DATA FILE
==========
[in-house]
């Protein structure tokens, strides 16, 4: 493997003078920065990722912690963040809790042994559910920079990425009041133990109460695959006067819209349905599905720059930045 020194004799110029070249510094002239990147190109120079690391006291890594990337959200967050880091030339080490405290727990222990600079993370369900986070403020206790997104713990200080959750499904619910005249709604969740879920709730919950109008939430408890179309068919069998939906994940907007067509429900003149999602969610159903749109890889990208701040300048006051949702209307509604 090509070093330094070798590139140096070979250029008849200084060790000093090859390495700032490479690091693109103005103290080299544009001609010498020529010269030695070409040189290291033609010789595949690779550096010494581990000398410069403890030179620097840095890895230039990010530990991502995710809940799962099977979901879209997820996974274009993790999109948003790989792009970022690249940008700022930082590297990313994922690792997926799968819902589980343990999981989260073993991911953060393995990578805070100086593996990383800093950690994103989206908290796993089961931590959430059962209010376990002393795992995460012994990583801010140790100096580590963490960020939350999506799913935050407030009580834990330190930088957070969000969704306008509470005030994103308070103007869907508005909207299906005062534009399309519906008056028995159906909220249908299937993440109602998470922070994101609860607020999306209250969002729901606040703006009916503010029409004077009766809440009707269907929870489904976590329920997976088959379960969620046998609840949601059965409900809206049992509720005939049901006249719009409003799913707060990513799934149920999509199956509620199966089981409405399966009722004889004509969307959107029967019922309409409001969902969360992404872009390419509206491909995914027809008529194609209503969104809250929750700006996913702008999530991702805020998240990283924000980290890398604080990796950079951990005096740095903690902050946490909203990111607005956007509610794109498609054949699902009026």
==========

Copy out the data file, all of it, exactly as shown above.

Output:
[in-house]
């Protein structure tokens, strides 16, 4: 493997003078920065990722912690963040809790042994559910920079990425009041133990109460695959006067819209349905599905720059930045 020194004799110029070249510094002239990147190109120079690391006291890594990337959200967050880091030339080490405290727990222990600079993370369900986070403020206790997104713990200080959750499904619910005249709604969740879920709730919950109008939430408890179309068919069998939906994940907007067509429900003149999602969610159903749109890889990208701040300048006051949702209307509604 090509070093330094070798590139140096070979250029008849200084060790000093090859390495700032490479690091693109103005103290080299544009001609010498020529010269030695070409040189290291033609010789595949690779550096010494581990000398410069403890030179620097840095890895230039990010530990991502995710809940799962099977979901879209997820996974274009993790999109948003790989792009970022690249940008700022930082590297990313994922690792997926799968819902589980343990999981989260073993991911953060393995990578805070100086593996990383800093950690994103989206908290796993089961931590959430059962209010376990002393795992995460012994990583801010140790100096580590963490960020939350999506799913935050407030009580834990330190930088957070969000969704306008509470005030994103308070103007869907508005909207299906005062534009399309519906008056028995159906909220249908299937993440109602998470922070994101609860607020999306209250969002729901606040703006009916503010029409004077009766809440009707269907929870489904976590329920997976088959379960969620046998609840949601059965409900809206049992509720005939049901006249719009409003799913707060990513799934149920999509199956509620199966089981409405399966009722004889004509969307959107029967019922309409409001969902969360992404872009390419509206491909995914027809008529194609209503969104809250929750700006996913702008999530991702805020998240990283924000980290890398604080990796950079951990005096740095903690902050946490909203990111607005956007509610794109498609054949699902009026």